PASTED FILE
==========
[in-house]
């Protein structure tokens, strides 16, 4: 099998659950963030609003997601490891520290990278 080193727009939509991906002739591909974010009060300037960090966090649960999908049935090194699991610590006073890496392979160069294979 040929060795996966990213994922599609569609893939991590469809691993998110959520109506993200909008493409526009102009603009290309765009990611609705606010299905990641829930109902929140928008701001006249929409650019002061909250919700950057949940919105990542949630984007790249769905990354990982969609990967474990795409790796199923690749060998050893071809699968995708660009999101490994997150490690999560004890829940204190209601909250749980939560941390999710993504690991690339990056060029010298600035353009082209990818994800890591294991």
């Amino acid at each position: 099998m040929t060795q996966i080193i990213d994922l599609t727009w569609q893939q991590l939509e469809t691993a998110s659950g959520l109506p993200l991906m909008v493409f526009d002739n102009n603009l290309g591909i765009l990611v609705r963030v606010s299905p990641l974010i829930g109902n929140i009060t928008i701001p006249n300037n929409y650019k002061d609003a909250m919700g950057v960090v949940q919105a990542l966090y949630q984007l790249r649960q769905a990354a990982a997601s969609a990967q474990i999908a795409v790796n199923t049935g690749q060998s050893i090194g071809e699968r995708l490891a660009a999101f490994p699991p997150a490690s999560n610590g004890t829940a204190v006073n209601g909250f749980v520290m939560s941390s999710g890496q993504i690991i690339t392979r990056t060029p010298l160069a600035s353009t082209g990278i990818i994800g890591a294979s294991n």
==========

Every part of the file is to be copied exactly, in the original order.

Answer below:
[in-house]
């Protein structure tokens, strides 16, 4: 099998659950963030609003997601490891520290990278 080193727009939509991906002739591909974010009060300037960090966090649960999908049935090194699991610590006073890496392979160069294979 040929060795996966990213994922599609569609893939991590469809691993998110959520109506993200909008493409526009102009603009290309765009990611609705606010299905990641829930109902929140928008701001006249929409650019002061909250919700950057949940919105990542949630984007790249769905990354990982969609990967474990795409790796199923690749060998050893071809699968995708660009999101490994997150490690999560004890829940204190209601909250749980939560941390999710993504690991690339990056060029010298600035353009082209990818994800890591294991």
């Amino acid at each position: 099998m040929t060795q996966i080193i990213d994922l599609t727009w569609q893939q991590l939509e469809t691993a998110s659950g959520l109506p993200l991906m909008v493409f526009d002739n102009n603009l290309g591909i765009l990611v609705r963030v606010s299905p990641l974010i829930g109902n929140i009060t928008i701001p006249n300037n929409y650019k002061d609003a909250m919700g950057v960090v949940q919105a990542l966090y949630q984007l790249r649960q769905a990354a990982a997601s969609a990967q474990i999908a795409v790796n199923t049935g690749q060998s050893i090194g071809e699968r995708l490891a660009a999101f490994p699991p997150a490690s999560n610590g004890t829940a204190v006073n209601g909250f749980v520290m939560s941390s999710g890496q993504i690991i690339t392979r990056t060029p010298l160069a600035s353009t082209g990278i990818i994800g890591a294979s294991n």